Analyst: Apple cut iPhone component cost by $30-$50 to offset the impact of Trump tariffs

While Apple said Trump’s tariffs would affect product costs and give its global competitor Samsung an edge, analysts believe the company has a few tricks up its sleeve to absorb the effects of the tariffs and avoid passing the tariff cost to customers.

The Cupertino company has reportedly been working on ways to mitigate the extra charges and protect its revenues, with JP Morgan predicting in a research note sent to clients this morning that Apple will definitely leverage its influence in the supply chain to absorb a large portion of the tariffs without affecting its US retail prices or sacrificing its high margins.

According to JP Morgan’s investor note, seen by AppleInsider, Apple’s managed to reduce the bill of materials for the 2019 iPhone components by between $30 and $50 per unit.

The need to keep prices the same is important, as ‘pricing power is higher given limited competition’ for Apple in a number of areas, including AirPods, Apple Watch and iPads. While estimates of a ten percent tariff on the products would result in an eight percent annualized earnings impact if Apple elected to completely absorb the tariff cost, JP Morgan believes ‘Apple has a silver lining from the decline in memory prices, which will likely offset a large portion of tariffs,’ even if it kept pricing consistent vs. 2018 models.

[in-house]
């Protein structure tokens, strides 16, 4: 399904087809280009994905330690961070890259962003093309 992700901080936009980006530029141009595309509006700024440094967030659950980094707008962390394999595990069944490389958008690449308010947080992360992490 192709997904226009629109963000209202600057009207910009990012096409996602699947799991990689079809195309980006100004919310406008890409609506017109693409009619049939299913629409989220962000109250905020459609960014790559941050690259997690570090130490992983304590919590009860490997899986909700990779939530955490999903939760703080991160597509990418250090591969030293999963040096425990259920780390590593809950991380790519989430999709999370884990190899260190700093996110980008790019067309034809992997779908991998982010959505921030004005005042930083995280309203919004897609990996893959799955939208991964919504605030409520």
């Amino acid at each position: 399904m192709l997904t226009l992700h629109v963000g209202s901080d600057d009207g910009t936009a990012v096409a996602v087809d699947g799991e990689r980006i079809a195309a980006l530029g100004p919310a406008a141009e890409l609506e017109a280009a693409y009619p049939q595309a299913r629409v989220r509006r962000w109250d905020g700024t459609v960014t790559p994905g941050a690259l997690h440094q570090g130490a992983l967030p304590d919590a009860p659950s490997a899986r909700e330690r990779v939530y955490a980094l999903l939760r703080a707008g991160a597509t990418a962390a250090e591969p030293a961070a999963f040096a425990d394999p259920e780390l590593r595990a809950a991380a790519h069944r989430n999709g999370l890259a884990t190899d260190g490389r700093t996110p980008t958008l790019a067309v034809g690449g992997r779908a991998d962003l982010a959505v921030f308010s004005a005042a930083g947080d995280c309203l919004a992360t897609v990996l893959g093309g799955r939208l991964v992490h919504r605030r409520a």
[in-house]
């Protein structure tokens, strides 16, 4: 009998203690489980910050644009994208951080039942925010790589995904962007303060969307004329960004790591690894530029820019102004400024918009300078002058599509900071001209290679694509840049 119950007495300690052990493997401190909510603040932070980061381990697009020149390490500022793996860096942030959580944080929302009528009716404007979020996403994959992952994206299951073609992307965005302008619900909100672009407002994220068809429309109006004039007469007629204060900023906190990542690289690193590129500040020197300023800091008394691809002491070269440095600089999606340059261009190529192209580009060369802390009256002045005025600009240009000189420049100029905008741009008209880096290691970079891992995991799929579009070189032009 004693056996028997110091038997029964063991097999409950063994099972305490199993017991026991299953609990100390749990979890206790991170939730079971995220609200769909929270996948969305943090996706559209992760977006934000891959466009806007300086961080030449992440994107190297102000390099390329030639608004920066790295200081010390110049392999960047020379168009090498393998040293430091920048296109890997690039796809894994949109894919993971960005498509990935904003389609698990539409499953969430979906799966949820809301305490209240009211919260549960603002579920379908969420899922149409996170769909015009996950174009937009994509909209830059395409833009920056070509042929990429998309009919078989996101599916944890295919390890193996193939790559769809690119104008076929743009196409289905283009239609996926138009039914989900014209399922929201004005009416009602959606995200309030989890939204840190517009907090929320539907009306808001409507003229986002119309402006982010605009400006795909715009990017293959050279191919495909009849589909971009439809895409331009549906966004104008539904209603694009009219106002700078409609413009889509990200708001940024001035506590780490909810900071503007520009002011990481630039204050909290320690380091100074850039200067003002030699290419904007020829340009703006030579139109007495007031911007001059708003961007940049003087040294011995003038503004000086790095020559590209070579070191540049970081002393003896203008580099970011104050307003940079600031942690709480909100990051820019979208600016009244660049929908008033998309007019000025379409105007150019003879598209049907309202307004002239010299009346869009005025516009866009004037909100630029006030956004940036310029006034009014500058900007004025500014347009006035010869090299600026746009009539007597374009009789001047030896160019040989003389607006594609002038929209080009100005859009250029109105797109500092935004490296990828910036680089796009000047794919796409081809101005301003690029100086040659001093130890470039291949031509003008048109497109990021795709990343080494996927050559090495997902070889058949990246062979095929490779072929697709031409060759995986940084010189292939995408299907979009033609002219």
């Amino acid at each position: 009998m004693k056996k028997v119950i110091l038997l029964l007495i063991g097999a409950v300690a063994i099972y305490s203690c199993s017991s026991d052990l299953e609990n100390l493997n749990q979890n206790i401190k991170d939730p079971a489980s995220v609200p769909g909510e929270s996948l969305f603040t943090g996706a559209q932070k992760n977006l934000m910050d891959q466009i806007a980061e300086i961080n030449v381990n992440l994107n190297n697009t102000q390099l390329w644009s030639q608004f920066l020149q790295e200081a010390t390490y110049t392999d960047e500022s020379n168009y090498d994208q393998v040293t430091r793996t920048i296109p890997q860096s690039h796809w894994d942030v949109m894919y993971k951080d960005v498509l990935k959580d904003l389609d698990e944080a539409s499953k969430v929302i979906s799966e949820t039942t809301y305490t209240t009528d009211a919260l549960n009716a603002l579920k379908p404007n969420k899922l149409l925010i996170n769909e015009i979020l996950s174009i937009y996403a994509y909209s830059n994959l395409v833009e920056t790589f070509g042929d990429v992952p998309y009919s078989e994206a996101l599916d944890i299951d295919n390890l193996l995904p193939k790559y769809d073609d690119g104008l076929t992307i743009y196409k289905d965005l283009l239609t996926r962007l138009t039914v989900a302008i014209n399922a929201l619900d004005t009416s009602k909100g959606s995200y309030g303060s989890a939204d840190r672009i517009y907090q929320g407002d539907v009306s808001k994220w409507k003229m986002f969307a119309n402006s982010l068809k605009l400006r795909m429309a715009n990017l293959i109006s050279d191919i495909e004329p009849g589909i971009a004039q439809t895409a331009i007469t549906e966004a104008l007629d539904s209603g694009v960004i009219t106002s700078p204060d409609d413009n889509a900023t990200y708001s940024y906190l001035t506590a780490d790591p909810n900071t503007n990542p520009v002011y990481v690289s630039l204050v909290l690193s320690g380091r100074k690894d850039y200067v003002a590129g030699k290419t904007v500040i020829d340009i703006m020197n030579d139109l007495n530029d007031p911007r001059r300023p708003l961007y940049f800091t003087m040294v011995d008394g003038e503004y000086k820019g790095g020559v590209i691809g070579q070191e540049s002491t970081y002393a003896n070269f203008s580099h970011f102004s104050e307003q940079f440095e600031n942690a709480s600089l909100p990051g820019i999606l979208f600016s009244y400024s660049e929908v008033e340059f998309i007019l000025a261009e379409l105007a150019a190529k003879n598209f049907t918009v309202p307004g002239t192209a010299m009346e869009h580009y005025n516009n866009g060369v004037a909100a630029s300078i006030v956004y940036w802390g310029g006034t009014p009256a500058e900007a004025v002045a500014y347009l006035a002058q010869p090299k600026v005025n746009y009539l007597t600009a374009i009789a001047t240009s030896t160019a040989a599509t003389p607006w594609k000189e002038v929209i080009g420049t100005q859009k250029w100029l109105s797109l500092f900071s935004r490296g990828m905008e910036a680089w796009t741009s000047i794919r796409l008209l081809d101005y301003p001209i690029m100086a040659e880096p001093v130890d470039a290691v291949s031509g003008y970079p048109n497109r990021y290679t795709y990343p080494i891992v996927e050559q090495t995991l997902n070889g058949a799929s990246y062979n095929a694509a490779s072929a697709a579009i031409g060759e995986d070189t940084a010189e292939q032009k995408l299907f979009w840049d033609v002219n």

The lower cost of the bill of materials will affect all iPhones shipped globally, but would only offset the tariffs paid on roughly a third of total units, meaning Apple will still overall benefit from the reduced production cost.

As you know, the ongoing trade war between the United States and China has entered a new stage with President Trump approving a ten percent tariff that will affect consumer electronics products. If you ask me, Apple is definitely doing the right thing here by not passing the tariff cost to the consumer. If it absorbs the tariff cost completely, the company will undoubtedly improve its brand image and relationships with suppliers.

The ten percent tariff was supposed to go into effect next month, but got delayed until December. Due to the ongoing rising cost of importing goods to China, manufacturers like Apple have been working on ways to mitigate the extra charges and protect their revenues.

Should Apple absorb most of the additional costs due to tariffs, there will be an estimated negative impact on profits from its hardware business in the mid-short term, according to reliable Apple analyst Ming-Chi Kuo. “We also believe that the negative impact on Apple are limited and temporary because the profit from service business is growing and non-Chinese production locations will gradually increase,” Kuo wrote earlier this month.

Apple is already moving some production out of China: AirPods are now manufactured in Vietnam and its LCD panel supplier Sharp is also investing into capacity expansion in that country.